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Six dead as plane crashes in fog in Ireland

11 lutego, 2011

A commuter plane crashed in heavy fog in Ireland Thursday, killing six people in the worst such accident for 40 years and one which narrowly missed involving Sinn Fein\'s Martin McGuinness.

Twelve people were on board the turboprop aircraft from Belfast to Cork in southern Ireland when it crashed as it made its third attempt to touch down at Cork airport, flipping on to its roof.

"I can confirm that we have six fatalities and six people are in hospital," Tom O\'Sullivan, a spokesman for Cork County Council, told AFP.

Brendan McAleese, a relative of Irish President Mary McAleese\'s husband Martin, was among the dead.

"I am especially conscious of the pain being experienced tonight by all of the bereaved as one of the deceased was Brendan McAleese, my husband Martin�s cousin," the president said.

"His family have lost a fine and loving husband, father, son and brother and their awful grief is replicated in the lives of all those who lost their loved ones in today�s crash," she added.

Irish police said the dead were all men -- one was Spanish and the others were British, three of them from Northern Ireland. A spokesman added that four of the injured were in a serious condition.

McGuinness, deputy first minister of Northern Ireland, offered his condolences to the victims\' families and revealed that he had been due to take the fateful flight as he campaigned for his Sinn Fein party ahead of Irish elections on February 25, but changed his plans.

"This is a route I have travelled on a number of occasions," he told reporters in Belfast.

"In fact I am going to be in Munster tomorrow and I had contemplated travelling on this flight, but that changed due to other circumstances."

It was the first major air accident in Ireland since 1968 and provoked an outpouring of sympathy from politicians, churchmen and others on both sides of the border.

The Irish Aviation Authority (IAA) said the Spanish-registered 19-seat Fairchild Metroliner SW4 aircraft, which was being operated by Manx2.com airlines, was carrying 10 passengers and two crew.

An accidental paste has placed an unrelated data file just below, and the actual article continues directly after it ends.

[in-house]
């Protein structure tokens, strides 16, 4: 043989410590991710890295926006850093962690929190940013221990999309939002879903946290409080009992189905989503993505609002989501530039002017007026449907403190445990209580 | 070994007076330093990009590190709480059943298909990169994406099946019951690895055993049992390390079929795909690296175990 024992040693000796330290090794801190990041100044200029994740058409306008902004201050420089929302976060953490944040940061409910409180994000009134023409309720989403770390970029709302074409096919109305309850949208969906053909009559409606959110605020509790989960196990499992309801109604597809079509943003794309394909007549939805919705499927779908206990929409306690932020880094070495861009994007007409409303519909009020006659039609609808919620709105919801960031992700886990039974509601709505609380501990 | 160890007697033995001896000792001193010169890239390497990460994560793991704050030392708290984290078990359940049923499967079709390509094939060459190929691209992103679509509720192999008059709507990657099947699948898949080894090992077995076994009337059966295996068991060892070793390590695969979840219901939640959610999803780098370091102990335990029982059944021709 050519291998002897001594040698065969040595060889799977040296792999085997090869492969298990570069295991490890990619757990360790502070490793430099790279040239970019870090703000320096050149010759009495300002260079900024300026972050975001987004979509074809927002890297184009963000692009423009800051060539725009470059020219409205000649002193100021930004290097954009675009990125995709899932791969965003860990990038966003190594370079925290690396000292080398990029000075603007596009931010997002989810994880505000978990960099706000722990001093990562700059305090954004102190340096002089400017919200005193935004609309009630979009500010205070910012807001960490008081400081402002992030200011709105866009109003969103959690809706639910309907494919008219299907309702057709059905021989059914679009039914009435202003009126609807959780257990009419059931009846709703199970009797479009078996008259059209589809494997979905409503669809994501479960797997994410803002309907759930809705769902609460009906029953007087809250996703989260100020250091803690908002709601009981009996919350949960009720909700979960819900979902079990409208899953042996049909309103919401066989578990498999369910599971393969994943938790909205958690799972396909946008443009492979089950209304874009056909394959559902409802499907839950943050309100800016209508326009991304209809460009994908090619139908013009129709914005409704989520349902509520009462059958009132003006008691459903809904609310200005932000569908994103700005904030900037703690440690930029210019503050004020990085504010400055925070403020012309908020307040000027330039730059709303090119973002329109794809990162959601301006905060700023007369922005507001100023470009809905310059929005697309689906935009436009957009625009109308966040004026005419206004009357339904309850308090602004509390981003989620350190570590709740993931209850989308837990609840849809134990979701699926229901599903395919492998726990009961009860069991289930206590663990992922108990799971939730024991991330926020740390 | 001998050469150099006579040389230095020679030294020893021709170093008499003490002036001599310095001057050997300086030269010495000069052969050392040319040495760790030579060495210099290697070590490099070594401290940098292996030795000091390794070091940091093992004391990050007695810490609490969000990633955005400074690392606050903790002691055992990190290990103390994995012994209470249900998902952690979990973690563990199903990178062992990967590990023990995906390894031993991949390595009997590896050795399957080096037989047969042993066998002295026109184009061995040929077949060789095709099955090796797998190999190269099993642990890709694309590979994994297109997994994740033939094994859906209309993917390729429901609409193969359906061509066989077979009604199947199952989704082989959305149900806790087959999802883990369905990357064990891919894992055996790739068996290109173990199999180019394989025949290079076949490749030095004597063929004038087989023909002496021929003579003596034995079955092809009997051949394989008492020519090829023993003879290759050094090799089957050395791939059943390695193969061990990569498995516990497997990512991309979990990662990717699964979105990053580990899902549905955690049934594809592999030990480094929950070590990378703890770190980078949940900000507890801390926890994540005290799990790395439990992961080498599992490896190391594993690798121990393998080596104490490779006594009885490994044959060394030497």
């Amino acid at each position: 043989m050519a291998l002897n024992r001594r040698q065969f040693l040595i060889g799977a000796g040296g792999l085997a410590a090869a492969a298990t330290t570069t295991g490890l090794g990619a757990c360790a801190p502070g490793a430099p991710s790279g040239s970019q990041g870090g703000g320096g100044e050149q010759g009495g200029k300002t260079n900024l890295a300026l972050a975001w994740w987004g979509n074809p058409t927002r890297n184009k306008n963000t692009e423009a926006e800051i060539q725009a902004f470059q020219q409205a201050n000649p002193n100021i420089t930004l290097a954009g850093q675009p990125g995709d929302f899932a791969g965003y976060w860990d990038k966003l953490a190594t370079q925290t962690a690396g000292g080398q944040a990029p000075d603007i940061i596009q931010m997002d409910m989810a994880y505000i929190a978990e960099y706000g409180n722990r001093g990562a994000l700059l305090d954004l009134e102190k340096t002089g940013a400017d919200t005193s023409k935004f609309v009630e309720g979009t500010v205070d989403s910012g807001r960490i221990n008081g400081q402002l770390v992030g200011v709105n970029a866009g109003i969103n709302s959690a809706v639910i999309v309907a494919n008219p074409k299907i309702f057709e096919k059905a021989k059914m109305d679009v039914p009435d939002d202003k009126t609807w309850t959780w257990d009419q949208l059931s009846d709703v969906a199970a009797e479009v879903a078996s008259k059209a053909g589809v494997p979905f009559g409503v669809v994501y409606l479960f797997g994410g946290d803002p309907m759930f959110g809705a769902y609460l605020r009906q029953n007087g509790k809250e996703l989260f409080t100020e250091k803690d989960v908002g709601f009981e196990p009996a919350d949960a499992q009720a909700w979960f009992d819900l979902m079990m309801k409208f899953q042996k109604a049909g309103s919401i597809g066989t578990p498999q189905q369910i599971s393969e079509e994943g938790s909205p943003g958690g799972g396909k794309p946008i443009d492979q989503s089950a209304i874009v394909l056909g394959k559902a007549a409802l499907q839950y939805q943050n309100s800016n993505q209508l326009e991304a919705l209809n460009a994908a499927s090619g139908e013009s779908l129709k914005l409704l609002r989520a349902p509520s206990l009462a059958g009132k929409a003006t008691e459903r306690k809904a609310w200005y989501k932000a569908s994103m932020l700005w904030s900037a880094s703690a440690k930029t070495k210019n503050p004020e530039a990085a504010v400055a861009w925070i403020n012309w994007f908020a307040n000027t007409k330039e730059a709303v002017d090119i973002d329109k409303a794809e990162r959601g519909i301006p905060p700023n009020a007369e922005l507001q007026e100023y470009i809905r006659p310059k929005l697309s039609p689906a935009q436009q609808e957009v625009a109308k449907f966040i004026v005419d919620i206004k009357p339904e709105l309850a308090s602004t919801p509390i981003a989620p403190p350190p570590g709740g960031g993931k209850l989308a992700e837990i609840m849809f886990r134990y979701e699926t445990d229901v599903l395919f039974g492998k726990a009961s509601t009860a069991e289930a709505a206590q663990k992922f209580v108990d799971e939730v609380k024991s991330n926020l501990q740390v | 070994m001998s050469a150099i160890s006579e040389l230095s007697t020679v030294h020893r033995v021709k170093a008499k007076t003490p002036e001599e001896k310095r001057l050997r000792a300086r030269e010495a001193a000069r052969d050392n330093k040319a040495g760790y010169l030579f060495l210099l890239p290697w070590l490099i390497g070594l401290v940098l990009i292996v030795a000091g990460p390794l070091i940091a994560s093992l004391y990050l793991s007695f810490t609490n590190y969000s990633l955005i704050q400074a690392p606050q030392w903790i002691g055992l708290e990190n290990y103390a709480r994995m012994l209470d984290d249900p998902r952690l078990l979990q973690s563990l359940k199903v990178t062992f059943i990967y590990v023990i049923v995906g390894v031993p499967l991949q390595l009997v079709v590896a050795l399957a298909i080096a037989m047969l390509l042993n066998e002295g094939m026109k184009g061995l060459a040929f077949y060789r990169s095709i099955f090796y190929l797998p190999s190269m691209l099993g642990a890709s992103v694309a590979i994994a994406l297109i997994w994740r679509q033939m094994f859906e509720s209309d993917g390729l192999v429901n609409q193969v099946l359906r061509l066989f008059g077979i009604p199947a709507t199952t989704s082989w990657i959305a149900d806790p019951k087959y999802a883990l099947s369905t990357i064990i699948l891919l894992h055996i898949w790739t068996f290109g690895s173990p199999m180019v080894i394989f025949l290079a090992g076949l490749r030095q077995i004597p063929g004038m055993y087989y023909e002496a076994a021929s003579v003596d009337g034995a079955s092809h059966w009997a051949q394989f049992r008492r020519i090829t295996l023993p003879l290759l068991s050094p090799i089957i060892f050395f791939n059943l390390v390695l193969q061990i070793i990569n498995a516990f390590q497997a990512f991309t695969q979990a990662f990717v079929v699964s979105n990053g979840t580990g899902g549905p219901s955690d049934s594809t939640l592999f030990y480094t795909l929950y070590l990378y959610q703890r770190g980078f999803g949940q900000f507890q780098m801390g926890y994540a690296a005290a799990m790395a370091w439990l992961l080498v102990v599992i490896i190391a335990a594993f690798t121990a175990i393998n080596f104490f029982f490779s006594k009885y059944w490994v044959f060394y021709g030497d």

The crash left the white and blue aircraft lying upside down with its front end almost completely destroyed.

IAA chief executive Eamonn Brennan said that visibility was so bad that the control tower had been unable to see the aircraft when it crashed, explaining that the "wind was very light but the visibility was very poor".

The pilots had tried to land on two different runways without success but the plane crashed next to a taxiway while making a third attempt, the IAA said.

Jurgen Whyte, head of Ireland\'s air accident investigation unit, said officials were "aware the aircraft was making an approach... and as the aircraft was landing a loud bang was heard.

"The emergency services responded immediately to an aircraft that had inverted and had caught fire," he said.

Cork Airport was closed until 1600 GMT Friday and incoming flights operated by British Airways, Aer Lingus and Ryanair were diverted to Shannon airport.

Manx2 was founded in 2006 and operates flights linking Ireland, Britain and the Isle of Man, where it is based. It began the twice-daily flights from Belfast to Cork in September.

The airline said the plane was leased from the Spanish company Flightline BCN.

"We are working with all relevant authorities to establish what happened," it said. "We would like to express our sincere sympathies to the families of those who lost their lives in this tragic accident."

The last major air accident in Ireland was on March 24, 1968 when an Aer Lingus Viscount destined for London crashed into the sea off the southeast coast with the loss of all 61 people on board.

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